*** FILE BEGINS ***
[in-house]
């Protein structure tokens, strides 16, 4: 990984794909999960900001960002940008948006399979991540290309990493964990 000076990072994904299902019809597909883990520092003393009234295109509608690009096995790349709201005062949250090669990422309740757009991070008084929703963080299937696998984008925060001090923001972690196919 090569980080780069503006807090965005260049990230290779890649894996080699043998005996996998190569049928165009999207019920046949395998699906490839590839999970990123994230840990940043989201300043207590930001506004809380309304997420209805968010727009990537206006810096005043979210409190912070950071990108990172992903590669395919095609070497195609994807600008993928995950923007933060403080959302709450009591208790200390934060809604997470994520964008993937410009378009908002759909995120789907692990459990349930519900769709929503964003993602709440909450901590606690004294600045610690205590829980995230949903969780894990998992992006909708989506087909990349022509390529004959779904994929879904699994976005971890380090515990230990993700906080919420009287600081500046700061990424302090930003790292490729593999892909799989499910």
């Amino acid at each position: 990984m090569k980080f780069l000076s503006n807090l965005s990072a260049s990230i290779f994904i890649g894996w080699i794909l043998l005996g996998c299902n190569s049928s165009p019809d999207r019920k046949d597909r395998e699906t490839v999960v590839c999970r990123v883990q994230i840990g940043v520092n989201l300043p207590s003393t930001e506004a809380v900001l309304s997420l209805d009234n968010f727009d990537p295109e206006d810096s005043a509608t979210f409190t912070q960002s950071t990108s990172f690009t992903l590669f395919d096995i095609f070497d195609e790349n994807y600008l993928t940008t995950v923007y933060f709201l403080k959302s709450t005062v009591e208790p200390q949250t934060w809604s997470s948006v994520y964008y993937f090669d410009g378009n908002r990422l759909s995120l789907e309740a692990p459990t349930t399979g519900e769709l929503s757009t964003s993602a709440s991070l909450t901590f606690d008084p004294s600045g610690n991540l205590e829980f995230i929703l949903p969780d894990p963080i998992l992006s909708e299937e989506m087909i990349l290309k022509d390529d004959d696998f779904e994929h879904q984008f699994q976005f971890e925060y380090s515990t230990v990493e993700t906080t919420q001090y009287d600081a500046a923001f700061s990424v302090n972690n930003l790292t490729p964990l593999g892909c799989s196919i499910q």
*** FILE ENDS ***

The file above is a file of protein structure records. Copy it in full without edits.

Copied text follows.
[in-house]
């Protein structure tokens, strides 16, 4: 990984794909999960900001960002940008948006399979991540290309990493964990 000076990072994904299902019809597909883990520092003393009234295109509608690009096995790349709201005062949250090669990422309740757009991070008084929703963080299937696998984008925060001090923001972690196919 090569980080780069503006807090965005260049990230290779890649894996080699043998005996996998190569049928165009999207019920046949395998699906490839590839999970990123994230840990940043989201300043207590930001506004809380309304997420209805968010727009990537206006810096005043979210409190912070950071990108990172992903590669395919095609070497195609994807600008993928995950923007933060403080959302709450009591208790200390934060809604997470994520964008993937410009378009908002759909995120789907692990459990349930519900769709929503964003993602709440909450901590606690004294600045610690205590829980995230949903969780894990998992992006909708989506087909990349022509390529004959779904994929879904699994976005971890380090515990230990993700906080919420009287600081500046700061990424302090930003790292490729593999892909799989499910």
């Amino acid at each position: 990984m090569k980080f780069l000076s503006n807090l965005s990072a260049s990230i290779f994904i890649g894996w080699i794909l043998l005996g996998c299902n190569s049928s165009p019809d999207r019920k046949d597909r395998e699906t490839v999960v590839c999970r990123v883990q994230i840990g940043v520092n989201l300043p207590s003393t930001e506004a809380v900001l309304s997420l209805d009234n968010f727009d990537p295109e206006d810096s005043a509608t979210f409190t912070q960002s950071t990108s990172f690009t992903l590669f395919d096995i095609f070497d195609e790349n994807y600008l993928t940008t995950v923007y933060f709201l403080k959302s709450t005062v009591e208790p200390q949250t934060w809604s997470s948006v994520y964008y993937f090669d410009g378009n908002r990422l759909s995120l789907e309740a692990p459990t349930t399979g519900e769709l929503s757009t964003s993602a709440s991070l909450t901590f606690d008084p004294s600045g610690n991540l205590e829980f995230i929703l949903p969780d894990p963080i998992l992006s909708e299937e989506m087909i990349l290309k022509d390529d004959d696998f779904e994929h879904q984008f699994q976005f971890e925060y380090s515990t230990v990493e993700t906080t919420q001090y009287d600081a500046a923001f700061s990424v302090n972690n930003l790292t490729p964990l593999g892909c799989s196919i499910q």